THE WHITE HOUSE FACT SHEET: The U.S. Global Anticorruption Agenda

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 THE WHITE HOUSE

Office of the Press Secretary

September 24, 2014

 

FACT SHEET: The U.S. Global Anticorruption Agenda

 

President Obama and the U.S. Government continue to drive a robust agenda to stem corruption around the world and hold to account those who exploit the public’s trust for private gain.  Preventing corruption preserves funds for public revenue and thereby helps drive development and economic growth.  By contrast, pervasive corruption siphons revenue away from the public budget and undermines the rule of law and the confidence of citizens in their governments, facilitates human rights abuses and organized crime, empowers authoritarian rulers, and can threaten the stability of entire regions.  The United States views corruption as a growing threat to the national security of our country and allies around the world.

 

The United States has been a global leader on anticorruption efforts since enacting the first foreign bribery law, the Foreign Corrupt Practices Act (FCPA), in 1977.  The United States was a leader in developing fundamental international legal frameworks such as the UN Convention against Corruption and the Organization for Economic Cooperation and Development (OECD) Anti-Bribery Convention and the rest of the global architecture for international legal cooperation in areas such as asset recovery and denial of entry.  The United States also has been a leader in providing funding for capacity building to fight corruption and promote good governance.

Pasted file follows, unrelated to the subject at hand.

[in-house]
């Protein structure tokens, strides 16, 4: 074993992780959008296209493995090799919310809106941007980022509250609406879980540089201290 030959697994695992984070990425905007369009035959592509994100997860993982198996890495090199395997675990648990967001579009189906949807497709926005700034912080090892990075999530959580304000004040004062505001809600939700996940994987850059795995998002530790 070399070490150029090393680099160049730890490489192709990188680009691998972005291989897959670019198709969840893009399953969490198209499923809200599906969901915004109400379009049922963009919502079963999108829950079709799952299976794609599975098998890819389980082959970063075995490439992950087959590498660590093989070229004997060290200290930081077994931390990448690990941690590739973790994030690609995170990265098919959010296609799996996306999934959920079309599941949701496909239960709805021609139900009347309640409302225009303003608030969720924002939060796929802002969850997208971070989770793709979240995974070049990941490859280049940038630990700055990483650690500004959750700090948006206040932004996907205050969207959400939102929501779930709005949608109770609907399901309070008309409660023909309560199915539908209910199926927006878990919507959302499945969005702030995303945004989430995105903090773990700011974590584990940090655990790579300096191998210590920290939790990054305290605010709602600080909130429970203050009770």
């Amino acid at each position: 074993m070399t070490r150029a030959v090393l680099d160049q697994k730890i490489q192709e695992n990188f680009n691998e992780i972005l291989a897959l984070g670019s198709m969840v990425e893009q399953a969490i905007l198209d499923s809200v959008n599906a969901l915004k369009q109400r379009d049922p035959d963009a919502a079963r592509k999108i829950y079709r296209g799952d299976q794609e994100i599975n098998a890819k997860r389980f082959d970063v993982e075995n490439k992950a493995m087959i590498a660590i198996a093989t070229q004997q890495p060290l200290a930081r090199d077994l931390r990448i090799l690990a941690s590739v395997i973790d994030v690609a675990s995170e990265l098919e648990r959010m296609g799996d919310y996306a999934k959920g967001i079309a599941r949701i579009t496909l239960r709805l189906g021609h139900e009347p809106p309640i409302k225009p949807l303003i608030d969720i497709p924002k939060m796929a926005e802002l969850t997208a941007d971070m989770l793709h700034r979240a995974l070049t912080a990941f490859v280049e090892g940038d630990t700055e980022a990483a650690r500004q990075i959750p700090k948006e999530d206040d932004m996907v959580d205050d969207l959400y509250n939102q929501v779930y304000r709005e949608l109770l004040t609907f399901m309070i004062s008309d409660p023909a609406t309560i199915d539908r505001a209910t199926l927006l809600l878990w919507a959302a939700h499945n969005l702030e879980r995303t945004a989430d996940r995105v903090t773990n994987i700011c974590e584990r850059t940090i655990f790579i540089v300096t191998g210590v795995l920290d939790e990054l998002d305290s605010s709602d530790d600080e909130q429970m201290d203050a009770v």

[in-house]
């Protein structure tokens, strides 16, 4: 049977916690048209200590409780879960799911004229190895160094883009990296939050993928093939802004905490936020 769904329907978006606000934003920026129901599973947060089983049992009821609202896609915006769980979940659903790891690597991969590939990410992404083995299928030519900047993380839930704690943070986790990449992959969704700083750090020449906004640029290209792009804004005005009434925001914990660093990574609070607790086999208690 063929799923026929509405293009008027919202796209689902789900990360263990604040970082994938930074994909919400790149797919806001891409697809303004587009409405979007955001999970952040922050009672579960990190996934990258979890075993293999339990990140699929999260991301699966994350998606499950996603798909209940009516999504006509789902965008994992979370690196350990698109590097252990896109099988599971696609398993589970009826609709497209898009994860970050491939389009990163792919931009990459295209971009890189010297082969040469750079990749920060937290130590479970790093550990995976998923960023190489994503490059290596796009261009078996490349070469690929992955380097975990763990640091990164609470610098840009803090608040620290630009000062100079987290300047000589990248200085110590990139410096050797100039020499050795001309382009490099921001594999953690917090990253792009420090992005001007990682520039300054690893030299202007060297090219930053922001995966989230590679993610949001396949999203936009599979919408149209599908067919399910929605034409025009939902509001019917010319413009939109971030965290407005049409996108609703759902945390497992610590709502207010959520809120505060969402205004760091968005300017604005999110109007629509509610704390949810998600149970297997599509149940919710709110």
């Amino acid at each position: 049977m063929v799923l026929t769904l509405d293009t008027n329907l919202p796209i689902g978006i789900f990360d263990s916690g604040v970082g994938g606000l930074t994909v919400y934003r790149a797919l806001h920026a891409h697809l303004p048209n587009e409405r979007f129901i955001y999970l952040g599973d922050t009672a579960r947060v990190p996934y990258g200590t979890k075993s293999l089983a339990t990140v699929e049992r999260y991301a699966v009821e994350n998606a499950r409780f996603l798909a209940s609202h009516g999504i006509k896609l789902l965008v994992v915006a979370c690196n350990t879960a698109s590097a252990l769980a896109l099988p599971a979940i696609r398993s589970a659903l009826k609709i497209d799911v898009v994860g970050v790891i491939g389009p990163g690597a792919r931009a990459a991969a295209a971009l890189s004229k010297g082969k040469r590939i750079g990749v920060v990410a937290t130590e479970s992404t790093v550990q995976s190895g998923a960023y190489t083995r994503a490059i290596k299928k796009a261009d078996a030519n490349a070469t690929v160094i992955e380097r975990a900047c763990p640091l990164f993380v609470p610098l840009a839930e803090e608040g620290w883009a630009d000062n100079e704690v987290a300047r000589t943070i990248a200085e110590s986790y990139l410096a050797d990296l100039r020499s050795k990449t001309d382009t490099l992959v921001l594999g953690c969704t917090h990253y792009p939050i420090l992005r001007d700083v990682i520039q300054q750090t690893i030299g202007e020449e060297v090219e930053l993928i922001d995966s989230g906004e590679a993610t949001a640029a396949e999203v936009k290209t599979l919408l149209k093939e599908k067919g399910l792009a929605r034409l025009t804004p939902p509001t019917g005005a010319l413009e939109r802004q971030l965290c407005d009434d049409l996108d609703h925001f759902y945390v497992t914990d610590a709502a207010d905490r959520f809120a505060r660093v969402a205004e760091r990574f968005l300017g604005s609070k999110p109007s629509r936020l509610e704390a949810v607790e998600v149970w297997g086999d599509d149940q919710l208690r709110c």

The United States continues to take action to prevent the U.S. legal and financial systems from being exploited by those who engage in, or launder the proceeds of, corruption.  We will continue to work with key allies and partners, including in the Open Government Partnership, the G-7, the G-20, and the OECD Working Group on Bribery, to improve transparency, integrity, and accountability worldwide.  We will continue our support to promote the important role of civil society in providing accountability, including through non-government organizations, a robust and independent media, and the private sector, and will continue to work with governments to safeguard the independence of judiciaries, prosecutors, and oversight bodies.  We will hold responsible governments that tolerate or commit corrupt practices in contravention of international norms, including by adjusting our bilateral relations and advising our businesses and investors accordingly.